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ADD & ADHD Center

Hyperactivity in Children & Diet

by
author image Michelle Powell-Smith
With a master's degree in art history from the University of Missouri-Columbia, Michelle Powell-Smith has been writing professionally for more than a decade. An avid knitter and mother of four, she has written extensively on a wide variety of subjects, including education, test preparation, parenting, crafts and fashion.
Hyperactivity in Children & Diet
A well-rounded healthy lunch for a child. Photo Credit nata_vkusidey/iStock/Getty Images

Whether your child has a diagnosis of Attention Deficit Hyperactivity Disorder or he's just a very energetic kid, changes in his diet may improve his behavior. Some children respond to food sensitivities with overly energetic or out of control behavior. Common problem foods include dyes and preservatives; however, some children may react behaviorally to a variety of foods. Including other foods in the diet can improve behavior, especially foods rich in good fatty acids.

Significance

Hyperactivity in children can present with a variety of symptoms, including poor impulse control, a higher than usual activity level, difficulty sitting still and an inability to focus. While medications are commonly used for children with ADHD, many parents would prefer a solution that doesn't include the typical stimulant based drugs. Dietary changes are one option in this situation, but they can also be used along with medication.

Types

There are several diets routinely suggested for children with hyperactivity, particularly the well-known Feingold diet. These diets often focus on avoiding certain foods, and emphasize foods that may help to improve focus and reduce hyperactivity. According to the Mayo Clinic, scientific evidence supports the notions that some of the foods these diets advise to avoid may increase hyperactive behavior.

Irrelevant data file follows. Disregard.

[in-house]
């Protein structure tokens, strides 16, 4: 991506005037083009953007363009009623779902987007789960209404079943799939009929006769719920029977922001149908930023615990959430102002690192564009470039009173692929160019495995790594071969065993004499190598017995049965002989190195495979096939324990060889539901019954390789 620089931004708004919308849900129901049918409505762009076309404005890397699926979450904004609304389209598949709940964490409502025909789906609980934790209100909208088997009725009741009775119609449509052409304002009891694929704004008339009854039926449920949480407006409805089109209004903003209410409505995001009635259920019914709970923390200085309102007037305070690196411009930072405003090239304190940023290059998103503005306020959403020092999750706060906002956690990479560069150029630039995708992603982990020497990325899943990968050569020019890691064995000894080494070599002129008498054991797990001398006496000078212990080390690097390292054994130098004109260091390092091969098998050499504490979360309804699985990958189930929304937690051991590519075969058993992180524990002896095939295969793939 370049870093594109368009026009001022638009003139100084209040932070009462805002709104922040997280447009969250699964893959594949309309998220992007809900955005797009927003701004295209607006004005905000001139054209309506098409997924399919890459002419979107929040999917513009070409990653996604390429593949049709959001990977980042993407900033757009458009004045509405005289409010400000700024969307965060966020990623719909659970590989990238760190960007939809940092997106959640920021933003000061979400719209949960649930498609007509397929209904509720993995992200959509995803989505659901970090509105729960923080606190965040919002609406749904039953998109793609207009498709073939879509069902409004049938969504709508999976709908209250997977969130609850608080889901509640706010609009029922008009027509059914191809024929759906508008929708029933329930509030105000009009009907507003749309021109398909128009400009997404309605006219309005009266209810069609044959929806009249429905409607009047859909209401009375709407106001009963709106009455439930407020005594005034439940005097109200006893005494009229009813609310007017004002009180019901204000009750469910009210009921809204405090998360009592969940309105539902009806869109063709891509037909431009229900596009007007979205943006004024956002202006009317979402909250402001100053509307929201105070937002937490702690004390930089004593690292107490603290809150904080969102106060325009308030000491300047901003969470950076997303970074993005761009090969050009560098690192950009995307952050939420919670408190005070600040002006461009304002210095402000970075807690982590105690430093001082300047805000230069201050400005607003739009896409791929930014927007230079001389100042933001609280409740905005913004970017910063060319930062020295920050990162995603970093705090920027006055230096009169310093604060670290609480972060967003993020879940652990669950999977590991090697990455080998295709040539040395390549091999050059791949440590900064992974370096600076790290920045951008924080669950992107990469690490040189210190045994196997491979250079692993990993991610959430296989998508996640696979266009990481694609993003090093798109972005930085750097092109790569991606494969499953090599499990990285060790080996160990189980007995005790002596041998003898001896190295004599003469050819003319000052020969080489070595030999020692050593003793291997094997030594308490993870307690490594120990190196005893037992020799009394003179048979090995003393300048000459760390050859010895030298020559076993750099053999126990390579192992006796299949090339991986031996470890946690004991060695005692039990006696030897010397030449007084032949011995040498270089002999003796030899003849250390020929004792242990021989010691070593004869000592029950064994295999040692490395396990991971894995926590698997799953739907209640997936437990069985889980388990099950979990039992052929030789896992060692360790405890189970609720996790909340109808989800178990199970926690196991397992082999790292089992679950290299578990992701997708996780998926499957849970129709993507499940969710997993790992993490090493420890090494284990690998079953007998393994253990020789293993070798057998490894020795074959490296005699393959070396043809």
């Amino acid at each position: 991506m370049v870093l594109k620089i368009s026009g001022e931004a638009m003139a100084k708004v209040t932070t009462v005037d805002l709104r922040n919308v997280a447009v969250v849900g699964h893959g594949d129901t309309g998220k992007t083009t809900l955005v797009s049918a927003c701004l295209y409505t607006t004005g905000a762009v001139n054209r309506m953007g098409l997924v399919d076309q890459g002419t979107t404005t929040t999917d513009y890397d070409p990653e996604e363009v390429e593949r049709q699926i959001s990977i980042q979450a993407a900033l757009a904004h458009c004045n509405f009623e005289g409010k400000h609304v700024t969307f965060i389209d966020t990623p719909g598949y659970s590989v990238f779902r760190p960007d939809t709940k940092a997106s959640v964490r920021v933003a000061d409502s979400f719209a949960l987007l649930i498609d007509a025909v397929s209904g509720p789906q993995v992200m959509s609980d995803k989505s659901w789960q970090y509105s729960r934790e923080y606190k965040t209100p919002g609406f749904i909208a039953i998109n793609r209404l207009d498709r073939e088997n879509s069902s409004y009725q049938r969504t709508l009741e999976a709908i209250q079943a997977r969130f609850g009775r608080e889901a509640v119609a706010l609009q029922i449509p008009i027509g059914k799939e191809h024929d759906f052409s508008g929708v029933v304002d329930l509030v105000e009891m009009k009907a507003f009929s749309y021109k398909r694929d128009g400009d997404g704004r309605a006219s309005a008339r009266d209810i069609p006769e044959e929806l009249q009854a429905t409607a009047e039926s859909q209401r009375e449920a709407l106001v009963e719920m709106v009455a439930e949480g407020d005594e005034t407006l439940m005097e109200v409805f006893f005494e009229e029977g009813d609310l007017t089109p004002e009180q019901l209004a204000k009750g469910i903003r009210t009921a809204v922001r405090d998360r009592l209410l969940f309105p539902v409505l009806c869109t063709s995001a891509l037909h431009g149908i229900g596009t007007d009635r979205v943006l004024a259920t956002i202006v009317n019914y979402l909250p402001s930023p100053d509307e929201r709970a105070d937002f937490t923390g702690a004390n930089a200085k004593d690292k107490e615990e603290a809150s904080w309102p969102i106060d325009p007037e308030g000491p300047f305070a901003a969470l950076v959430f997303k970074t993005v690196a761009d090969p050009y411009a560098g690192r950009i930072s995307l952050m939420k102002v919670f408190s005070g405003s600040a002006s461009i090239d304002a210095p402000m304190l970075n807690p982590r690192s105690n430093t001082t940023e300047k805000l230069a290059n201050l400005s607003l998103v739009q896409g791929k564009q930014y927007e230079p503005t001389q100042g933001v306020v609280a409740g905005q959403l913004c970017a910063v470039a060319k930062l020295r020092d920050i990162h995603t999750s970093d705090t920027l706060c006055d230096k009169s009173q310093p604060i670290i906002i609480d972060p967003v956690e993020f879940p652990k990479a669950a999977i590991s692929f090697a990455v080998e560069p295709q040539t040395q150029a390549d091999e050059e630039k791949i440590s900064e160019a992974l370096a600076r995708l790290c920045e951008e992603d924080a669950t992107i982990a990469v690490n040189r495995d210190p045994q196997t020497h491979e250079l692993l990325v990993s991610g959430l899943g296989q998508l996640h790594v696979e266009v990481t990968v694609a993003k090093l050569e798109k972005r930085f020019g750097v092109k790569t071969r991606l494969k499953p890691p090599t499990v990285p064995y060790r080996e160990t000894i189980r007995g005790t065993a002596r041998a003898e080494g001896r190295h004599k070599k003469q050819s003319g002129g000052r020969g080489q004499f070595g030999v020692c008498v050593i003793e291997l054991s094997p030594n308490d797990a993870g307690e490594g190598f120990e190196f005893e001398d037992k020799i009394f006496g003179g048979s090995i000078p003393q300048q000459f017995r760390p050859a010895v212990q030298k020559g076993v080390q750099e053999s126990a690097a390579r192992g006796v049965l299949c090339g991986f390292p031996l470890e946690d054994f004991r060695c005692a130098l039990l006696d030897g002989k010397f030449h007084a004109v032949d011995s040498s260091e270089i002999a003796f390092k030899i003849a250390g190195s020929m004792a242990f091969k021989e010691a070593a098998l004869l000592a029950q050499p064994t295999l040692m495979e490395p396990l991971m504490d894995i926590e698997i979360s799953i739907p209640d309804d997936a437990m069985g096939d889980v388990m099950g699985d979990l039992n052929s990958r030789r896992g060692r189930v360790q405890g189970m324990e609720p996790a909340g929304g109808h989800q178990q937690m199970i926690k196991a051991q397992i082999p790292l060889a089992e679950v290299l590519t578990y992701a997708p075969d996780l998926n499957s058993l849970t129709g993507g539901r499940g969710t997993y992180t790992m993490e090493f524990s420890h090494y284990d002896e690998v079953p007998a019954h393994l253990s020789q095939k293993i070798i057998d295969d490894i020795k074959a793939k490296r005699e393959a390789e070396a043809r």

Food Additives

The Feingold diet recommends that all food additives, including colorings, preservatives and artificial flavorings, be avoided to improve the symptoms of hyperactivity. No other foods are eliminated in this diet. The American Academy of Pediatrics supports removing these artificial ingredients from the diet of children with ADHD.

Considerations

Choose a diet with plenty of protein, particularly in the morning and after school. Opt for nuts, beans, cheese, eggs and unprocessed meats. Reduce simple carbohydrates, like white sugar and white flour and increase complex carbohydrates, including whole grains, fruits and vegetables. Be sure to include foods rich in omega fatty acids in the diet, including nuts, fish and olive oil, recommends EveryDiet.org.

Benefits

The Feingold program reports an extremely high rate of success, touting figures as high 68 to 90 percent. A British study conducted by the University of Southampton and published in "Lancet" in 2007 showed an increase in hyperactive behavior when children consumed artificial colorings, according to "Time" magazine. While you should not undertake significant dietary changes without your physician's approval, opting for unprocessed whole foods without additives or preservatives is a safe way to improve ADHD symptoms for many children.

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